Flying Family lands at the Fly-In | News, Sports, Jobs
LOCK HAVEN — It’s not every day that 17-year-old twins land an RV-6 and an RV-8A at Piper Memorial Airport. But this is no ordinary day or week. It’s Fly-In time!
Emma and Logan Steed flew experimental planes here from Vermont, as did their father. The twins have scored airtime in 48 states so far and will reach their 50th state when they travel to Oshkosh, Wis. later this summer for the EAA AirVenture event.
Emma said they flew their solo flights on their 16th birthday and got their pilot’s license on their 17th birthday, April 25 this year. They are from Winnsboro, SC
Logan usually flies a Piper L-4 Grasshopper. The fly family had never visited the Cub Haven Fly-In before, but Logan is now a fan. “I want to make a habit of coming here” he said.
Logan hosted his own event, “Cub Fly-In at FDW,” this spring, the day before his birthday, at Fairfield County Airport in Winnsboro, and was thrilled that two original Piper J-3s, a Super Cub and a Cub Legend showed up. It wasn’t fancy, he said. There were hot dogs and sodas, and his L-4 Grasshopper, of course.
It started as a joke he made on Facebook, he said, but once 50 people expressed serious interest, he decided it would be fun to host it. Two of the gentlemen present were in Lock Haven this week for the Cub Haven event.
Logan, his sister, and father Brian Steed fly across several states, flying an RV-6, RV-8, and RV-8A, all experimental aircraft. If you’re familiar with airplanes, you can guess why.
“They made sense for this trip because they are very, very fuel efficient,” Ryan explained.
And, according to Logan, “They’re a little tougher than the Cubs.”
This particular Steed family trip included New Hampshire and Maine, where Emma got her wish to see a moose, and then the flight from Bennington, Vermont to Lock Haven. They hadn’t planned to stay long at Piper Airport and hoped to be back in the air Thursday afternoon, depending on the weather. They were heading to Virginia, followed by a stop at the Wright Brothers First Flight Memorial in Kitty Hawk, North Carolina, and then home from there.
Just a week later, the twins will leave their 49th state behind with a trip to Hawaii where they’ll rent planes and soar to those beautiful skies. Their mother, Mélanie, will accompany them for this stage of their summer in the air. “It’s part of their mother’s vacation,” said Brian.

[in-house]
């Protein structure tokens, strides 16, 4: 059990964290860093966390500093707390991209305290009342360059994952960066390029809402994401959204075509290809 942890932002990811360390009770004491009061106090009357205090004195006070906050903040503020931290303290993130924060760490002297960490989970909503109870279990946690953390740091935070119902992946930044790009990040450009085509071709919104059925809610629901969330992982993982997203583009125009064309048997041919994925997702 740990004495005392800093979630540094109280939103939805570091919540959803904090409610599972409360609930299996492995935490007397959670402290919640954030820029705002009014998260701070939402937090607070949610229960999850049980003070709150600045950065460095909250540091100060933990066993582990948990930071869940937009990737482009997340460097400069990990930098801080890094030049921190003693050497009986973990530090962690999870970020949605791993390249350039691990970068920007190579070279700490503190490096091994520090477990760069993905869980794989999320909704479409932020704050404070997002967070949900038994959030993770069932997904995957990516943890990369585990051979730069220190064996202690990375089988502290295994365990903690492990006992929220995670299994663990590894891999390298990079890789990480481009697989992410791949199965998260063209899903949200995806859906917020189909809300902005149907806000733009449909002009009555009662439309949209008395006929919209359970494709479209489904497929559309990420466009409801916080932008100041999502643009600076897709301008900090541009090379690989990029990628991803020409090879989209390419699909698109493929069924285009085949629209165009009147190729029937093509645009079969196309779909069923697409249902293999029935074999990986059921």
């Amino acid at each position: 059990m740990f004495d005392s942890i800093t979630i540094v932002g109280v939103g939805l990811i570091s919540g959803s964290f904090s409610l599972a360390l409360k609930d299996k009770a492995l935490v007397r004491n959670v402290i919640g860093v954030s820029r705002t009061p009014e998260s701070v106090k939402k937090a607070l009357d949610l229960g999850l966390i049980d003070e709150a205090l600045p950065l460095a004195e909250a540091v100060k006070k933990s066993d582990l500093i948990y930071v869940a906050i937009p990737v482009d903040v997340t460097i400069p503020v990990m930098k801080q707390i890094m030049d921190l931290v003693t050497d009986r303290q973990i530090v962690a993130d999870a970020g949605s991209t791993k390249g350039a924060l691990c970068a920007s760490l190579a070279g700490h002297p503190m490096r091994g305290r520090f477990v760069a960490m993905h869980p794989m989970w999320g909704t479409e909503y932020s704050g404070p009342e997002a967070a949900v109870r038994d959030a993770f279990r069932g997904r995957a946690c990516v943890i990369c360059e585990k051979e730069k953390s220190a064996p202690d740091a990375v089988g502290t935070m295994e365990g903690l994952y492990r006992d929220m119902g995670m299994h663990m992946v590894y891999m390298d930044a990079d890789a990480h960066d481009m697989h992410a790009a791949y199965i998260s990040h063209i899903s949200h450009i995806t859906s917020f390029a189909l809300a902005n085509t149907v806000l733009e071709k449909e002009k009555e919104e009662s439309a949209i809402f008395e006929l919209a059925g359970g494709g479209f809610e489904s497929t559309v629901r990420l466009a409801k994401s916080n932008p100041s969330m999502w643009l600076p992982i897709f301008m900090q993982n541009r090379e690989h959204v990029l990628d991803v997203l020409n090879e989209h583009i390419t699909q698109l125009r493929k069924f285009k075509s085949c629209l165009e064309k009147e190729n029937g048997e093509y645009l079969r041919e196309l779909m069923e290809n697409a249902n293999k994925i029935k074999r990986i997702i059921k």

After that, off to Oshkosh for the EAA AirVenture event and the completion of their milestone.
The twins have been flying all their lives. Their father likes to say, “They logged on 20 hours before they were born.”
Brian was bitten by the aviation bug when he was a teenager, younger than his twins are now. It was a ride in a 172, a generic high-wing Cessna, that changed his life.
“I’ve decided, by God, I’m going to do it. I started taking classes and have been hooked ever since,” he said. “Believe me, it can be addictive.”
Today, he’s president of his two businesses, a flight school and an avionics shop, both at Fairfield County Airport in Winnsboro, and he’s spent a lot of time in the air.
Ask him about his close calls over the years, and he’ll tell you about the one-engine plane landing – twice, as well as the ice hazard, deer on the runway, and the weather event. of the Fairfield County microburst.
But he’s not too scared for his teenagers’ safety in the air. “They are capable of anything” he said.
The Steeds are truly an aeronautical family.
Logane said, “When we were younger, we played in the J-3 which was waiting to be restored. We just saw it as a plane in the corner and wanted to crawl into it.
The twins’ older brother, also named Brian Steed, works at Boeing in San Antonio where the new Air Force One jets are being developed.
Logan is already planning to return to Sentimental Journey to Cub Haven air travel next year and hopes to fly one of the family’s J-3s for it. And, maybe he will organize his own Cub fly-in again next summer.
Emma said that once the 50-state milestone is reached, she would like to work on a new one, completing the Appalachian Trail. She’s already covered 158.3 miles on the AT, including all of Georgia and part of North Carolina.
“Most people don’t do things like that because they don’t even know it’s possible,” said their father.
She and Logan attend private school Richard Winn Academy and are rising seniors. What comes after graduation?
Emma said, “It’s in the air.”